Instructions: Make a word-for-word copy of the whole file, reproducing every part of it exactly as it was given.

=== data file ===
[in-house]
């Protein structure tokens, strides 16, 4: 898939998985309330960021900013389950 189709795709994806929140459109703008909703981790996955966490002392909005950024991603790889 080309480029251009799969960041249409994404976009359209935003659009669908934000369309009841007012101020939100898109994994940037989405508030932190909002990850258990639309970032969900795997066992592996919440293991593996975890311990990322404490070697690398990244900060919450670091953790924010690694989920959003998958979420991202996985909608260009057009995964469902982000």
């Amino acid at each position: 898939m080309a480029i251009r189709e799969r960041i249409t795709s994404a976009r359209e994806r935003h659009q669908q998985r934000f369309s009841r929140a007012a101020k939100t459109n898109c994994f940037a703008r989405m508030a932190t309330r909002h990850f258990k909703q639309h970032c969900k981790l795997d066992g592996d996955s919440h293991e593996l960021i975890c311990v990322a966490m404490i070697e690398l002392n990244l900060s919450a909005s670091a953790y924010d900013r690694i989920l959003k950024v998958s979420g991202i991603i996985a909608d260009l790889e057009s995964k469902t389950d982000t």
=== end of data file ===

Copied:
[in-house]
């Protein structure tokens, strides 16, 4: 898939998985309330960021900013389950 189709795709994806929140459109703008909703981790996955966490002392909005950024991603790889 080309480029251009799969960041249409994404976009359209935003659009669908934000369309009841007012101020939100898109994994940037989405508030932190909002990850258990639309970032969900795997066992592996919440293991593996975890311990990322404490070697690398990244900060919450670091953790924010690694989920959003998958979420991202996985909608260009057009995964469902982000």
């Amino acid at each position: 898939m080309a480029i251009r189709e799969r960041i249409t795709s994404a976009r359209e994806r935003h659009q669908q998985r934000f369309s009841r929140a007012a101020k939100t459109n898109c994994f940037a703008r989405m508030a932190t309330r909002h990850f258990k909703q639309h970032c969900k981790l795997d066992g592996d996955s919440h293991e593996l960021i975890c311990v990322a966490m404490i070697e690398l002392n990244l900060s919450a909005s670091a953790y924010d900013r690694i989920l959003k950024v998958s979420g991202i991603i996985a909608d260009l790889e057009s995964k469902t389950d982000t």